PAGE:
The year 1970 marked the beginning of a new era in the history of air quality in Utah, and in the United States as a whole. The 1970 amendments to the federal Clean Air Act of 1963 created the Environmental Protection Agency (EPA) and introduced a new, federal regulatory framework for combatting air pollution nationwide. In 1971 the EPA established the first federal air quality standards, designed to reduce air pollution and improve public health. The EPA also launched a study of air pollution and its impacts on public health, and the Salt Lake City metro area was one of six urban zones which the study focused on. Comparison of its results with data collected by the Utah Division of Health helped expose flaws in the EPA study’s methodology. A resulting congressional investigation led to significant improvements in the EPA’s system for measuring pollutants.
While the congressional investigation took place, the Utah Division of Health conducted a study to determine whether Utah was in compliance with the EPA’s national air quality standards. The study concluded that measurements for total suspended particles, sulfur dioxide, carbon monoxide, ozone, and nitrogen oxides exceeded the national standards. However, it was noted that levels of total suspend particles were impacted by dust storms beyond the control of the state, while high levels of carbon monoxide and nitrogen oxides resulted from automobile emissions that were regulated federally. Although pollution in Utah continued to exceed federal standards, those standards were tightened continuously over time as the public health effects of pollution became clearer, and measurements conducted in 1970 reveal significant improvements in air quality since then.
EPA advancements in the measurement of air pollutants and the temporary closure of the Geneva Steel plant in Provo led to an improved scientific understanding of air pollution and its health effects in the last decades of the twentieth century. The EPA’s Inhalable Particulate Network, introduced in 1979, made possible the measurement of fine particulates less than 2.5 micrometers in diameter—the most harmful pollutants for public health. Then, when labor activism forced the Geneva Steel plant to close for thirteen months between 1986 and 1987, scientists were able to compare public health data in the surrounding community from while the plant was closed to data from while it was operating. Studies showed that hospital admissions for children for bronchitis and asthma were about half during the winter of 1986–1987 than before or after. A 1990 report to Governor Bangerter recommending how Utah could address its air quality concerns—which emphasized incentivizing clean vehicles, improving vehicle inspections, and increasing public education—has formed the basis of Utah’s air quality policy ever since. After decades of failure to meet federal air quality standards, Utah’s pollution measurements were just below EPA requirements in 2017–2019. But the EPA is considering lowering the standards even further, and such action would mean that Utah would once again be out of compliance.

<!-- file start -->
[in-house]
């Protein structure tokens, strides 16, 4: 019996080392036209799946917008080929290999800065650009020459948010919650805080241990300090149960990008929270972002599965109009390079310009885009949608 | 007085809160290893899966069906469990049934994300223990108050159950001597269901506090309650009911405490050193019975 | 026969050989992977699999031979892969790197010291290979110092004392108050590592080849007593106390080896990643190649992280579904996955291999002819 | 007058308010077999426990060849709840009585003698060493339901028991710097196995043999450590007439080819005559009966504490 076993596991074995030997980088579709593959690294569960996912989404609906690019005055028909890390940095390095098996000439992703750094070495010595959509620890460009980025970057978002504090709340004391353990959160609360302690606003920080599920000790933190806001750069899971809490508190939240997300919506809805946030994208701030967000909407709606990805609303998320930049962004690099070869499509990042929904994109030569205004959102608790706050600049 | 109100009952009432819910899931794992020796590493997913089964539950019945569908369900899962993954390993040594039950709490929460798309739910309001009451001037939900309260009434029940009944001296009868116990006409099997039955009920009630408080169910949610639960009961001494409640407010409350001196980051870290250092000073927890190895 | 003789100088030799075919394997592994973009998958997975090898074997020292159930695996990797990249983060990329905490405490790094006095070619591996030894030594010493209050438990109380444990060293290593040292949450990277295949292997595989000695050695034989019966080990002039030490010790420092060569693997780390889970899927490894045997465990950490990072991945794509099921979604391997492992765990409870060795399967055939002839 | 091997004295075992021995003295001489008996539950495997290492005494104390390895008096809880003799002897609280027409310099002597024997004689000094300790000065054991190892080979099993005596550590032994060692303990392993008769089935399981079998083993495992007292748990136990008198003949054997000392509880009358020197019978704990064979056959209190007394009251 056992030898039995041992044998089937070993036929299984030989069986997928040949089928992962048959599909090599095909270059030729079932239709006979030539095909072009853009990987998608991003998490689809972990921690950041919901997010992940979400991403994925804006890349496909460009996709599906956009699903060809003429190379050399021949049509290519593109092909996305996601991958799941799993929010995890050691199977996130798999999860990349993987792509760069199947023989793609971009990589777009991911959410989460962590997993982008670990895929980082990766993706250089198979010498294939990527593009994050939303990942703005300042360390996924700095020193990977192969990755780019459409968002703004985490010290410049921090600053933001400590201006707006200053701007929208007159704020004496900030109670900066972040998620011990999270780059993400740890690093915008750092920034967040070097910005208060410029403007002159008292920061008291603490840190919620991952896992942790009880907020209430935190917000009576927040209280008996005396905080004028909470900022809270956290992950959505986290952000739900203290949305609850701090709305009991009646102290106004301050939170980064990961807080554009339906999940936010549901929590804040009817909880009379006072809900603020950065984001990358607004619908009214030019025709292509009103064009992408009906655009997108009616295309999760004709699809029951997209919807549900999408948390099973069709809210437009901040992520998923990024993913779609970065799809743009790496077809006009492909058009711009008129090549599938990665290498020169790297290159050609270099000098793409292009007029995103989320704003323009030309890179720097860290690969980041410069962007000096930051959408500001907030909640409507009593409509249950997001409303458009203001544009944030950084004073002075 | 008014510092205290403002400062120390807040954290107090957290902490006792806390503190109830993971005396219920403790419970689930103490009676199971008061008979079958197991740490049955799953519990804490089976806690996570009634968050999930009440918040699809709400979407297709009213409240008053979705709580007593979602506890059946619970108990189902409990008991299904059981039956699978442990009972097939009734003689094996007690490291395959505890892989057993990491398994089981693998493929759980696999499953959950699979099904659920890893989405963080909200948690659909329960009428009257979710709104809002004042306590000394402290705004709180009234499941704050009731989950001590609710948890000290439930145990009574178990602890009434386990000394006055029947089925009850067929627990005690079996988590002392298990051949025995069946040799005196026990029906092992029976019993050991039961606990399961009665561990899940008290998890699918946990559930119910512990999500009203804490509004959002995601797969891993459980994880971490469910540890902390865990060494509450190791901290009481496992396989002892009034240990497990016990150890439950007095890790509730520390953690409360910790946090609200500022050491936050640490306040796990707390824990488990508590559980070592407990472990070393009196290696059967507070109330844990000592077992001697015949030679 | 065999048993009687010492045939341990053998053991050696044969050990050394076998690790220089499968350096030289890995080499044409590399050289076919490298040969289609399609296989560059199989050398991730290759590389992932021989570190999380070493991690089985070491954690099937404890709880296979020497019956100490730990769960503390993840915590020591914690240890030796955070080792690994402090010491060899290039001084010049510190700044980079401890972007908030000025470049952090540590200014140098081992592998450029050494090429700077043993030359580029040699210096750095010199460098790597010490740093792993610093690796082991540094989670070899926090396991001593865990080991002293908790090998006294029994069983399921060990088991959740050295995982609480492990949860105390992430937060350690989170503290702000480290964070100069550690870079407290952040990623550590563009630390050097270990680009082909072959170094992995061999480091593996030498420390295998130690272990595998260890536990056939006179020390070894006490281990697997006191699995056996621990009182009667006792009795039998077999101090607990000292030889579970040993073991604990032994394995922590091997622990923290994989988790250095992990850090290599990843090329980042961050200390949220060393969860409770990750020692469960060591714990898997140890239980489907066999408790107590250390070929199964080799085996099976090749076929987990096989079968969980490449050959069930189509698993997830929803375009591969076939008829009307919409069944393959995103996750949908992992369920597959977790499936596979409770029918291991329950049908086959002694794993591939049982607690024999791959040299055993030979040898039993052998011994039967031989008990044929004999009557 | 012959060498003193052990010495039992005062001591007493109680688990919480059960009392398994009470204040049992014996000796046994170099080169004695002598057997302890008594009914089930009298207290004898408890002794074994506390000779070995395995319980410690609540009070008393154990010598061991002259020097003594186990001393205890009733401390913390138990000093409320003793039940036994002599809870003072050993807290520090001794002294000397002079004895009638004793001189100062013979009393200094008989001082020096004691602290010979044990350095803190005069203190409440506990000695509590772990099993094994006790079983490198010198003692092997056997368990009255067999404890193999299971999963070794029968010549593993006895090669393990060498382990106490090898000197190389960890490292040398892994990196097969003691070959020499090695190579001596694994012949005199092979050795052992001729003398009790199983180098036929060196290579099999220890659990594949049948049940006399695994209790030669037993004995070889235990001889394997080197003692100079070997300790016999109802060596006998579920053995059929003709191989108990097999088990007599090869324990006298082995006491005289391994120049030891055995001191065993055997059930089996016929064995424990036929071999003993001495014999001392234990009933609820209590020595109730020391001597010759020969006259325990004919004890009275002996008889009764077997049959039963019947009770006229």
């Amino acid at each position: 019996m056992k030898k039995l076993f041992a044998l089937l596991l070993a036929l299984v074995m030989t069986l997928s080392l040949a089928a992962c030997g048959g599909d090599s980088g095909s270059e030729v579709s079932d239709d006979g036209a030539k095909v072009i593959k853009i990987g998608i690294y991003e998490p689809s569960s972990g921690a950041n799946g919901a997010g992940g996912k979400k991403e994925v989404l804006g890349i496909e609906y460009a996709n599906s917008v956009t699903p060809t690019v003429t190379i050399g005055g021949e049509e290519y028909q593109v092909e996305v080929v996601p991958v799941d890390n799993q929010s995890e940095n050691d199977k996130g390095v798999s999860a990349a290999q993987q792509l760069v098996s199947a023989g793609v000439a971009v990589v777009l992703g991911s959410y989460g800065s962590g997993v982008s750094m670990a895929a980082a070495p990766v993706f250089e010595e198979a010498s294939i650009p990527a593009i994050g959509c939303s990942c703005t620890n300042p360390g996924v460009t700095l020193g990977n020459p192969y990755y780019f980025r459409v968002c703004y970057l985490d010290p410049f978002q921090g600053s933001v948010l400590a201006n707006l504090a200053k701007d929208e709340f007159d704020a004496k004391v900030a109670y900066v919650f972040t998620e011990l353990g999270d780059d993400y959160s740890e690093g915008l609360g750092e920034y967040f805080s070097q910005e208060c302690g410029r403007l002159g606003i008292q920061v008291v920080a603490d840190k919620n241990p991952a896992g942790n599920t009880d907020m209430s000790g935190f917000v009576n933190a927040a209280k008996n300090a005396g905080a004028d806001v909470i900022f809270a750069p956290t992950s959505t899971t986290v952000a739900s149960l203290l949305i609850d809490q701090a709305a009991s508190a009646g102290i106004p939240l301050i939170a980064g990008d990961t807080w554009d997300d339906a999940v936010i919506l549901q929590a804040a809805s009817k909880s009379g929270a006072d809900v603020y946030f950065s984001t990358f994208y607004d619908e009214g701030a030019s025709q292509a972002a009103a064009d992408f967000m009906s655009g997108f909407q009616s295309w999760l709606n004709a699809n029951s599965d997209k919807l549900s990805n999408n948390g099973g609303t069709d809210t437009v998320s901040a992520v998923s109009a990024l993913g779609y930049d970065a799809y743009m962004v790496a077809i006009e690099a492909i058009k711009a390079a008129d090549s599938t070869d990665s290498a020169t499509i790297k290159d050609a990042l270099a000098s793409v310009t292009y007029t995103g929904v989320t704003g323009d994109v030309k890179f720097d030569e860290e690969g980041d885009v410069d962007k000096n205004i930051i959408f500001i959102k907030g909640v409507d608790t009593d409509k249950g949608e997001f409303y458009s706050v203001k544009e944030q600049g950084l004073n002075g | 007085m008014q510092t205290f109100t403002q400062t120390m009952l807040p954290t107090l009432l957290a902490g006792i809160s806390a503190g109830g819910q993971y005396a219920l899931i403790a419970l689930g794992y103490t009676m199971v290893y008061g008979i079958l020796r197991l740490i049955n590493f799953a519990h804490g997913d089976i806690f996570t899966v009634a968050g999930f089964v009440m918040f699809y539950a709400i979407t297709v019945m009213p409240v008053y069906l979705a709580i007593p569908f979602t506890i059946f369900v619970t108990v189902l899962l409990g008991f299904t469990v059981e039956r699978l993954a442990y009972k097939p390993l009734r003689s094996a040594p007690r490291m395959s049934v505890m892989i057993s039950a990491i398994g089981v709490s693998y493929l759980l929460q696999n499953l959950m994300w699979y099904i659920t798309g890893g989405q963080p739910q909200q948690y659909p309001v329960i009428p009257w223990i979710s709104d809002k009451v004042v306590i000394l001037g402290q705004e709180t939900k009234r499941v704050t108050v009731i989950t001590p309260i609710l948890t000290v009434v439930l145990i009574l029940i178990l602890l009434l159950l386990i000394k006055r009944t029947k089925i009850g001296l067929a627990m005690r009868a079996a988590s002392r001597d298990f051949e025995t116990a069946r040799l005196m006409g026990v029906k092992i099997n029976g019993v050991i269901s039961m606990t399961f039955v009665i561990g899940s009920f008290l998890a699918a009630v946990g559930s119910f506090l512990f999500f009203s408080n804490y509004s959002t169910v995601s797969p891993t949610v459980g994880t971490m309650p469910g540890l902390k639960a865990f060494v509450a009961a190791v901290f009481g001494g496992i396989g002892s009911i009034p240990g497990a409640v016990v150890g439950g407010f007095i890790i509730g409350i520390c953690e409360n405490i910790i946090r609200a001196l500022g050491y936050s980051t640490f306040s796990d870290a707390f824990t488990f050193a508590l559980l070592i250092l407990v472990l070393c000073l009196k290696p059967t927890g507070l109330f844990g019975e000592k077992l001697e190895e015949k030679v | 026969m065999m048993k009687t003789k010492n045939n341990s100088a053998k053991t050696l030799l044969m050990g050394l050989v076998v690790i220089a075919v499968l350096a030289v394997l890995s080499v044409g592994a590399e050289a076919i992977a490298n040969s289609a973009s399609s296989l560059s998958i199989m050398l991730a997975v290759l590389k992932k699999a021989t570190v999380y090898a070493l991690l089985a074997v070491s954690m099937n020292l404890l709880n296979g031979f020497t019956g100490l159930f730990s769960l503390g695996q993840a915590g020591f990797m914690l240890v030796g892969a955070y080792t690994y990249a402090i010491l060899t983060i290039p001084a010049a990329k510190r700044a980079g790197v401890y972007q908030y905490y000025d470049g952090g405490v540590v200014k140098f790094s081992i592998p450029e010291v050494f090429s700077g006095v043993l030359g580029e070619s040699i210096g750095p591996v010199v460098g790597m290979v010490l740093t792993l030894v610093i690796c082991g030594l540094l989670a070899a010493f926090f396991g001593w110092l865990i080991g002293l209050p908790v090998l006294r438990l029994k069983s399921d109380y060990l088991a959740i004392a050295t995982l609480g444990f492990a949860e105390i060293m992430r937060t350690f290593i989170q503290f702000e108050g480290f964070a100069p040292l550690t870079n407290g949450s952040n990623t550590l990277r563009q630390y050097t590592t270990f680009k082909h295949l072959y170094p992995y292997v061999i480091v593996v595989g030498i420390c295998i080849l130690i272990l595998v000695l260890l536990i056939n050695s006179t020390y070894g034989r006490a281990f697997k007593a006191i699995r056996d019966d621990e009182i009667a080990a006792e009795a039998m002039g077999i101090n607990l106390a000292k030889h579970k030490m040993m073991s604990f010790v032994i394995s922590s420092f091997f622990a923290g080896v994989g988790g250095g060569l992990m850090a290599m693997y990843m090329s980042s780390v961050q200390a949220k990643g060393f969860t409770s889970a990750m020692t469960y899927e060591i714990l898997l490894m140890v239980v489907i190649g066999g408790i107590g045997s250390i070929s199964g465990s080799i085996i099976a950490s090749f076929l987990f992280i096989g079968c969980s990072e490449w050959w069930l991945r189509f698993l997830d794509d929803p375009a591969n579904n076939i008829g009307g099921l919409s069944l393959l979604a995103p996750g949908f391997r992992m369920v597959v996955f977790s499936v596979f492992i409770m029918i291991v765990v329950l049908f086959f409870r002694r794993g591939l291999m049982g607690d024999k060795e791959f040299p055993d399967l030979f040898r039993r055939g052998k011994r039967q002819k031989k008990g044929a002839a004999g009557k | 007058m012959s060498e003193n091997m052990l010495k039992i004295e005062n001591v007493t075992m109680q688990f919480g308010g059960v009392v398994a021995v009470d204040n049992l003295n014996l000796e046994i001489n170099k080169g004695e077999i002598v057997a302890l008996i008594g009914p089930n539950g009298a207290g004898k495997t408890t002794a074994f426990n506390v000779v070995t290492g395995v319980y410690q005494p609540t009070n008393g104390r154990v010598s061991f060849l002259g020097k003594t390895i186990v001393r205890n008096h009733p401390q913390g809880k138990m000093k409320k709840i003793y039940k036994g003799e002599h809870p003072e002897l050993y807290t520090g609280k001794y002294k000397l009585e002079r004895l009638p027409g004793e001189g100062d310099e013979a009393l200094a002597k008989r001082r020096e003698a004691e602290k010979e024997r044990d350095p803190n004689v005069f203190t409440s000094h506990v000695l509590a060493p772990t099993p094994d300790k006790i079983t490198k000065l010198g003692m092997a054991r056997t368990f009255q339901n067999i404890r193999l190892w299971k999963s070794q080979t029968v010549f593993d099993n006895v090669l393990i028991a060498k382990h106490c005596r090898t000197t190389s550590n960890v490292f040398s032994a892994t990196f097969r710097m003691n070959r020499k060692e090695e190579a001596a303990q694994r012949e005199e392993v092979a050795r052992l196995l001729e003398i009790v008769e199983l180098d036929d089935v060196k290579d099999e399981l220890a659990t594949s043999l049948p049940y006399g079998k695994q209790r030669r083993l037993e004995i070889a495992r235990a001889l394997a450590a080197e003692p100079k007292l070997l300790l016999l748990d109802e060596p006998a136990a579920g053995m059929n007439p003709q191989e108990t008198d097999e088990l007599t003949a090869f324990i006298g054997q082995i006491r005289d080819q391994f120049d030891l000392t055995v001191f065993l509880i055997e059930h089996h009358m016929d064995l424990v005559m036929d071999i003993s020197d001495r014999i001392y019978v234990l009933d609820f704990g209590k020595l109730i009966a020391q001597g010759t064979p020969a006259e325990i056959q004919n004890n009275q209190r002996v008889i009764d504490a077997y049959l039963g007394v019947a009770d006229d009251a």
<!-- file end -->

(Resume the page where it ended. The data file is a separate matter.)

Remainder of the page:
In 1998 the EPA designated MagCorp, now U.S. Magnesium, as the Number 1 emitter of toxic chemicals in the nation via its Toxic Release Inventory (TRI) report. Nearly twenty years later the National Oceanic Atmospheric Administration (NOAA) released a study from 2017 that determined U.S. Magnesium was the most significant contributor of particulates that create winter inversions along the Wasatch Front. "Modeling demonstrated that the chlorine and bromine emitted by the refinery were responsible for 10 - 25% of regional PM 2.5 during winter pollution episodes. " (One facility makes a big contribution to Salt Lake's winter brown cloud, NOAA, 2023). These fine particulates can be inhaled and pose a greater health risk to the 2.4 million people living along the Wasatch Front.
A recent improvement to Utah's air quality occurred in 2019 when, by the request of Governor Gary Herbert, major refineries along the Wasatch Front started producing the EPA's Tier 3 low-sulfur fuel. The EPA's Tier 3 Motor Vehicle Emissions and Fuel Standards is a dual approach to lowering vehicle emissions by decreasing sulfur content in fuel and emissions in automobiles. Tier 3 vehicles began in model year 2017 and can reduce emissions by up to 80%. For Tier 3 fuel standards, refineries reduced sulfur content to 10 parts per million (based on an annual average). This reduction in sulfur is to reduce the sulfur build up on a vehicle's catalytic converter, which reduces the emissions from a vehicle's exhaust. While Utah refineries are relatively small volume compared to other locations for major fuel producers, Governor Herbert requested Wasatch Front refineries produce Tier 3 fuels since they have a greater impact on air Utah's quality. To check your vehicle for Tier 3 compliance and learn more about the Tier 3 program, Glade Sowards, Policy Analyst at the Division of Air Quality and Department of Environmental Quality in the DEQ video.